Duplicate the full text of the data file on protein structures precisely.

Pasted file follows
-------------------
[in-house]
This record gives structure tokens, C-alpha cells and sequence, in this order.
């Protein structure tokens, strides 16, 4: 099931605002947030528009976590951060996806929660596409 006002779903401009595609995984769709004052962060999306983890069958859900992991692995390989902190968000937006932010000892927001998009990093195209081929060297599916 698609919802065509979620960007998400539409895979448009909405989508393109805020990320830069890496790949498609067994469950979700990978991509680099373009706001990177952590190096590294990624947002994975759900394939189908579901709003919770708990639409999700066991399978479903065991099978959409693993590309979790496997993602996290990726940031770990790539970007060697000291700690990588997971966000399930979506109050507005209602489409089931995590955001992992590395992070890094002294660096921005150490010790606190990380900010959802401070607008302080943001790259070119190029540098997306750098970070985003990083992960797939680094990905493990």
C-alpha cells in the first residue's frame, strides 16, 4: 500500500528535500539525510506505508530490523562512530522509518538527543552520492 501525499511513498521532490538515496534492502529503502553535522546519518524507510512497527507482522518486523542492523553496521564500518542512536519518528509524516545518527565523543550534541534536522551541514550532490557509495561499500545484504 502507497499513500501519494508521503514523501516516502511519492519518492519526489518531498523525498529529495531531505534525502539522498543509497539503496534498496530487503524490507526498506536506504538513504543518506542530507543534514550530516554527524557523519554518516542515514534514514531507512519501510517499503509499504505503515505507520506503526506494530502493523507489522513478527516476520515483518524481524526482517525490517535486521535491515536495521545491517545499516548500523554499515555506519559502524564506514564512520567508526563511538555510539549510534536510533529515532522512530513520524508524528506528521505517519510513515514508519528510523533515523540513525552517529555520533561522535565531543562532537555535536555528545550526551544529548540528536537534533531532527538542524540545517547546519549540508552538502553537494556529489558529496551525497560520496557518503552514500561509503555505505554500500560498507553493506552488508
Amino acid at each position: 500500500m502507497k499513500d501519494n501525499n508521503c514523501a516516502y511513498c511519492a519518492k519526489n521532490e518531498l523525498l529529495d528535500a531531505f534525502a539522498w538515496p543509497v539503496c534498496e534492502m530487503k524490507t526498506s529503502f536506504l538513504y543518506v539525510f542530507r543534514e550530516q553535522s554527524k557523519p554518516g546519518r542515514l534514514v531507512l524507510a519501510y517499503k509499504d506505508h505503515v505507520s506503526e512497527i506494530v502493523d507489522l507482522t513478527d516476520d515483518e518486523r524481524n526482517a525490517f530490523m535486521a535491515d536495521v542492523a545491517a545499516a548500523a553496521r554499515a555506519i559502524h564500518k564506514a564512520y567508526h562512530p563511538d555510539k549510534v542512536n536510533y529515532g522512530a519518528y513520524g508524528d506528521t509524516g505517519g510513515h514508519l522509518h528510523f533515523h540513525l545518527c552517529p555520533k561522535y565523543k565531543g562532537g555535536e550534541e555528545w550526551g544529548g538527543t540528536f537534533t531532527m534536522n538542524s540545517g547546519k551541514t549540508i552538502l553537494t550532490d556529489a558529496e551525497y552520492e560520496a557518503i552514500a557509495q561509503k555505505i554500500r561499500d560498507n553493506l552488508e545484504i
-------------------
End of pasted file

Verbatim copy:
[in-house]
This record gives structure tokens, C-alpha cells and sequence, in this order.
């Protein structure tokens, strides 16, 4: 099931605002947030528009976590951060996806929660596409 006002779903401009595609995984769709004052962060999306983890069958859900992991692995390989902190968000937006932010000892927001998009990093195209081929060297599916 698609919802065509979620960007998400539409895979448009909405989508393109805020990320830069890496790949498609067994469950979700990978991509680099373009706001990177952590190096590294990624947002994975759900394939189908579901709003919770708990639409999700066991399978479903065991099978959409693993590309979790496997993602996290990726940031770990790539970007060697000291700690990588997971966000399930979506109050507005209602489409089931995590955001992992590395992070890094002294660096921005150490010790606190990380900010959802401070607008302080943001790259070119190029540098997306750098970070985003990083992960797939680094990905493990």
C-alpha cells in the first residue's frame, strides 16, 4: 500500500528535500539525510506505508530490523562512530522509518538527543552520492 501525499511513498521532490538515496534492502529503502553535522546519518524507510512497527507482522518486523542492523553496521564500518542512536519518528509524516545518527565523543550534541534536522551541514550532490557509495561499500545484504 502507497499513500501519494508521503514523501516516502511519492519518492519526489518531498523525498529529495531531505534525502539522498543509497539503496534498496530487503524490507526498506536506504538513504543518506542530507543534514550530516554527524557523519554518516542515514534514514531507512519501510517499503509499504505503515505507520506503526506494530502493523507489522513478527516476520515483518524481524526482517525490517535486521535491515536495521545491517545499516548500523554499515555506519559502524564506514564512520567508526563511538555510539549510534536510533529515532522512530513520524508524528506528521505517519510513515514508519528510523533515523540513525552517529555520533561522535565531543562532537555535536555528545550526551544529548540528536537534533531532527538542524540545517547546519549540508552538502553537494556529489558529496551525497560520496557518503552514500561509503555505505554500500560498507553493506552488508
Amino acid at each position: 500500500m502507497k499513500d501519494n501525499n508521503c514523501a516516502y511513498c511519492a519518492k519526489n521532490e518531498l523525498l529529495d528535500a531531505f534525502a539522498w538515496p543509497v539503496c534498496e534492502m530487503k524490507t526498506s529503502f536506504l538513504y543518506v539525510f542530507r543534514e550530516q553535522s554527524k557523519p554518516g546519518r542515514l534514514v531507512l524507510a519501510y517499503k509499504d506505508h505503515v505507520s506503526e512497527i506494530v502493523d507489522l507482522t513478527d516476520d515483518e518486523r524481524n526482517a525490517f530490523m535486521a535491515d536495521v542492523a545491517a545499516a548500523a553496521r554499515a555506519i559502524h564500518k564506514a564512520y567508526h562512530p563511538d555510539k549510534v542512536n536510533y529515532g522512530a519518528y513520524g508524528d506528521t509524516g505517519g510513515h514508519l522509518h528510523f533515523h540513525l545518527c552517529p555520533k561522535y565523543k565531543g562532537g555535536e550534541e555528545w550526551g544529548g538527543t540528536f537534533t531532527m534536522n538542524s540545517g547546519k551541514t549540508i552538502l553537494t550532490d556529489a558529496e551525497y552520492e560520496a557518503i552514500a557509495q561509503k555505505i554500500r561499500d560498507n553493506l552488508e545484504i